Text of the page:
ABs need to look at Crosswell
Peter Lampp's take on itPETER LAMPP
Do you want to see loose forward Nick Crosswell play for the All Blacks?
OPINION: Let's have three test players from Manawatu.
This might sound parochial, but shouldn't the All Black selectors at least be taking a dekko at Manawatu loose forward Nick Crosswell?
We have yet to be convinced they have it right at No 6 where they had Victor Vito, now have Adam Thomson with Liam Messam in reserve.
The position is a tight-loose role calling for full-steaming bullocks rather than ball players whose first instinct is to stutterstep with their heads up. Crosswell has been on a stampede all Super season, so much so we have feared for his bodily safety.
The reason for having the effrontery to float this is because mini Manawatu has already produced two test players in two seasons, the two Aarons. And that is yet another reason for ambitious Manawatu prodigies not to go swanning off to Canterbury or Taranaki.
And at risk of peeling the chestnut, remember Manawatu was put on death row two years ago, partly self inflicted by its financial fiasco.
That's where we flash back to Crosswell. The black suits were ready to relegate Manawatu, as well as Northland, Counties-Manukau and Tasman, to the unpaid Corinthian caverns of Heartland rugby.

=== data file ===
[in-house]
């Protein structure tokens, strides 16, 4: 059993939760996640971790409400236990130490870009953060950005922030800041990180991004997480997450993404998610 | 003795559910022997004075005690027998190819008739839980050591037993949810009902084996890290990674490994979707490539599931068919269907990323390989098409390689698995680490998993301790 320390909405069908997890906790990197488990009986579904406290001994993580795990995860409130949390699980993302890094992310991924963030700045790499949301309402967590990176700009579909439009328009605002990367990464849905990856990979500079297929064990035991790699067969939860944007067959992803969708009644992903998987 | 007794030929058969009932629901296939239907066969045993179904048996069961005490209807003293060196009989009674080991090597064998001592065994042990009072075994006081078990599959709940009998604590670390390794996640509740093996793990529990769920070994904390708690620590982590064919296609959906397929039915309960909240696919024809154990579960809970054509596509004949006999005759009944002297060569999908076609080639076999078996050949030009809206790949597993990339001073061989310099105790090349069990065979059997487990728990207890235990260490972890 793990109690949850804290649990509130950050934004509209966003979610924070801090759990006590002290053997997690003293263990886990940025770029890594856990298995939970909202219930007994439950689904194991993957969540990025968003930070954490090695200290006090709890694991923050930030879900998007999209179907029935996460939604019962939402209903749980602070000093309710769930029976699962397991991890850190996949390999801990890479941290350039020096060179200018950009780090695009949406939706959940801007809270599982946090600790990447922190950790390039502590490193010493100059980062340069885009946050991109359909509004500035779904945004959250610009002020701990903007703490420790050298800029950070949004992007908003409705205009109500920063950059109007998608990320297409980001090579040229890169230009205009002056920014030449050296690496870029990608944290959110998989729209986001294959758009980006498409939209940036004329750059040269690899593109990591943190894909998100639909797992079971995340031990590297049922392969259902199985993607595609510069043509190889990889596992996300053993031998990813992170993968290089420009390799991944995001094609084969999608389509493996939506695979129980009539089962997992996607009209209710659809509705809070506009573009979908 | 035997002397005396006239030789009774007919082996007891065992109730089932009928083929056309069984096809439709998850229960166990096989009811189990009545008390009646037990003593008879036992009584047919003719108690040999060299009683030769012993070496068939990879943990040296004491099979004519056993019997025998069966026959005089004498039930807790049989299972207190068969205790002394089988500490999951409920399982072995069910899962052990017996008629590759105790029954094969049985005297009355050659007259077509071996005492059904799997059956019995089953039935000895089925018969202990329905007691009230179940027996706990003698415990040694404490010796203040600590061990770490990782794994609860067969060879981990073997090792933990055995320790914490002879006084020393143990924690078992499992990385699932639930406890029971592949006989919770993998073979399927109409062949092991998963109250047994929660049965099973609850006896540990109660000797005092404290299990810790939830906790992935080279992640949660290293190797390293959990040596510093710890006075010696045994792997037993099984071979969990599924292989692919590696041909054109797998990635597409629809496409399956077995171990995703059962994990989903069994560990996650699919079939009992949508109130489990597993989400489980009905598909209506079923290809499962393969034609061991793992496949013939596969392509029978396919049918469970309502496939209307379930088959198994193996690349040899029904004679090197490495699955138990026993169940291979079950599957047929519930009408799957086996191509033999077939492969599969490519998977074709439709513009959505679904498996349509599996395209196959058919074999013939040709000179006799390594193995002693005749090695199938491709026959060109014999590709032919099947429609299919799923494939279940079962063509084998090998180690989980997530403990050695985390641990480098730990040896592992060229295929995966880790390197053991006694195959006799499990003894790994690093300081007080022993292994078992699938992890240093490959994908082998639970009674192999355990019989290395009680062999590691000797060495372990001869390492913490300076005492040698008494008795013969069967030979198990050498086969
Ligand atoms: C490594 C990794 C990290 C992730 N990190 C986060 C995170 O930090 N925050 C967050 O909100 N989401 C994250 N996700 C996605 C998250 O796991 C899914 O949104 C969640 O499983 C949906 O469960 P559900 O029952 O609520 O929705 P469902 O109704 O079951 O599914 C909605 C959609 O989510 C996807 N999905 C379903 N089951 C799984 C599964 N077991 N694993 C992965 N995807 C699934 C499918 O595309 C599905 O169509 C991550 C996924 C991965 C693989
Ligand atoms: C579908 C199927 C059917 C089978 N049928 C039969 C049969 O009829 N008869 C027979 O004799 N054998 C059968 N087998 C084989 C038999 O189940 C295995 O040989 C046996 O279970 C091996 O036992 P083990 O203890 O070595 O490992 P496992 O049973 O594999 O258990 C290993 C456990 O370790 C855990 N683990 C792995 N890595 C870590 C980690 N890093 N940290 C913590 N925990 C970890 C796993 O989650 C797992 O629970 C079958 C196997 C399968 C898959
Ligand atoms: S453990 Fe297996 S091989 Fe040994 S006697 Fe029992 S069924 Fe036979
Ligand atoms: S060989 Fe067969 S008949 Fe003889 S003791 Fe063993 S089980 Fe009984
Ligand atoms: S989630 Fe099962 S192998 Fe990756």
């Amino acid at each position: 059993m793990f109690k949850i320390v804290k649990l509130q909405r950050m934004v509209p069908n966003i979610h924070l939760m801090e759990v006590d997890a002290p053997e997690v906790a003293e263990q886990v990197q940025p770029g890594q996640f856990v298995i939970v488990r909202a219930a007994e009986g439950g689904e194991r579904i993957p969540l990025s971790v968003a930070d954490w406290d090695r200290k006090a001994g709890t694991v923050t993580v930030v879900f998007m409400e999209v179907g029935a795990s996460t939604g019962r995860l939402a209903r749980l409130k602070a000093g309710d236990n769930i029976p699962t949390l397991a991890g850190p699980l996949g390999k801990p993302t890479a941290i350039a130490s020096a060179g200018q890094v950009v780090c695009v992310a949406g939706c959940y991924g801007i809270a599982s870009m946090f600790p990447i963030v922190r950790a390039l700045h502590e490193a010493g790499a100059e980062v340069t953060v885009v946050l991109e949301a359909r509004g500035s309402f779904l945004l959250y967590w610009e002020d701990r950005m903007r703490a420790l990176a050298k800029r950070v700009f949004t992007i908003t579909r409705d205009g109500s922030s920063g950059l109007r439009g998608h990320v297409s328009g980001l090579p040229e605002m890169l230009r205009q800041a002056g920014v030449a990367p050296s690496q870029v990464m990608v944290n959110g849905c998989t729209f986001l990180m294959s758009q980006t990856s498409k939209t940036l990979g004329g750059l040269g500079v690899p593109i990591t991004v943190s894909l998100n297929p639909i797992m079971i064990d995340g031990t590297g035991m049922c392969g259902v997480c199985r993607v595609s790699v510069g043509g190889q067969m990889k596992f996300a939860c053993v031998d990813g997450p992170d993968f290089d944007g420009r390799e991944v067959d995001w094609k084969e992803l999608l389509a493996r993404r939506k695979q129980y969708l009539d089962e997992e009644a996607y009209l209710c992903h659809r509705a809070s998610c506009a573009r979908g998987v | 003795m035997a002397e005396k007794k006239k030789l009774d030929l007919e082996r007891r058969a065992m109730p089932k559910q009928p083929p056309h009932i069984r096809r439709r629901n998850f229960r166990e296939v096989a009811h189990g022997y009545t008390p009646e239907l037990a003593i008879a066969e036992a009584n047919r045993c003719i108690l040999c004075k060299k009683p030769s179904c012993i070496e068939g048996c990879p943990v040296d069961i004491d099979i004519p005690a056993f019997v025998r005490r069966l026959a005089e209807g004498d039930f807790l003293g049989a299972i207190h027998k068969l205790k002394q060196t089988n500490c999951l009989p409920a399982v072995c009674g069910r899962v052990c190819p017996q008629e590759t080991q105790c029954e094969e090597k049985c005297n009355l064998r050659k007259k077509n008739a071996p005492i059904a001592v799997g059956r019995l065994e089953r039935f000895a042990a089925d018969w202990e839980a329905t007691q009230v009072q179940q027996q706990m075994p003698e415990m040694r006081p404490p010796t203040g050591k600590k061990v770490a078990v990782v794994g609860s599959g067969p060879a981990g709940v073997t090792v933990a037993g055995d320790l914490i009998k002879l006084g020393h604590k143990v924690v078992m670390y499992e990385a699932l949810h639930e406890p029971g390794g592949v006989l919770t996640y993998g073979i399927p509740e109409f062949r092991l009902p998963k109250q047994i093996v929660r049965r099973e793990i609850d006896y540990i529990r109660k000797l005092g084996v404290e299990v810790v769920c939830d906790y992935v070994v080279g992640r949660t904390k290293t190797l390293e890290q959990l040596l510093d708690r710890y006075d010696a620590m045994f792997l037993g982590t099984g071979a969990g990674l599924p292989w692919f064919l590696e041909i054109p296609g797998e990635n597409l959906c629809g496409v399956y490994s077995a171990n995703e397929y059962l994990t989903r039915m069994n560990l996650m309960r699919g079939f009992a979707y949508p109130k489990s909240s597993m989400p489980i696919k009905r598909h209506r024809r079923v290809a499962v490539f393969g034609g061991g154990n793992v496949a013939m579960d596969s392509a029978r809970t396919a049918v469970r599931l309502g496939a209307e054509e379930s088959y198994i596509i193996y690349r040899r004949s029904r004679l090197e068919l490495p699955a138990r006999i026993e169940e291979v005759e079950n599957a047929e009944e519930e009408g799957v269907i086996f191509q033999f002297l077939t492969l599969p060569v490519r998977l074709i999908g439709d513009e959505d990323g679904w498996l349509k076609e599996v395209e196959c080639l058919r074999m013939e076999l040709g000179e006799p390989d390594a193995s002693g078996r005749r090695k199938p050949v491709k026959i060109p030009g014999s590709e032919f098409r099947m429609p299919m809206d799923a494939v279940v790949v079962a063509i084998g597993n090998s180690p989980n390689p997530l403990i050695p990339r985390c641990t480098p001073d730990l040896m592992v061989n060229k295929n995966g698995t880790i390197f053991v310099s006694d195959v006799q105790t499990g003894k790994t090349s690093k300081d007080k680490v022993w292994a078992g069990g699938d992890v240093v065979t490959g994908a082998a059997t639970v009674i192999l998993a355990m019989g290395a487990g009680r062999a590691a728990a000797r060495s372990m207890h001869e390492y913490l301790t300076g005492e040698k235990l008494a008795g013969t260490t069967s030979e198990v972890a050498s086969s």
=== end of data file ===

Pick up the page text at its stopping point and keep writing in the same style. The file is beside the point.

But when it came to Greece, sorry Otago, they were deemed worthy, largely on historical grounds, of a bailout which included extra All Black tests and a dippy North-South match to help Otago out of penury. Had such a fundraiser been held in Palmerston North at Manawatu's hour of need, then the Crosswells might have understood.
The match had little merit except as a festival frolic and as such it was daft that a few of the players got into a punch-up, which included a particularly foul assault by Filo Paulo.
Much credit for Aaron Smith's emergence has been given to Highlanders and New Zealand Maori coach Jamie Joseph.
But don't forget the groundwork done at Feilding High School and by his Manawatu coaches since 2008.
One year the angle of our interview was that Smith was seldom injured. Sure enough he was hurt in the following game and the bubbly halfback blamed the interviewer.
He did well last Saturday at Eden Park because that is where he suffered his worst injury, a broken leg while playing Auckland in 2008.
- © Fairfax NZ News
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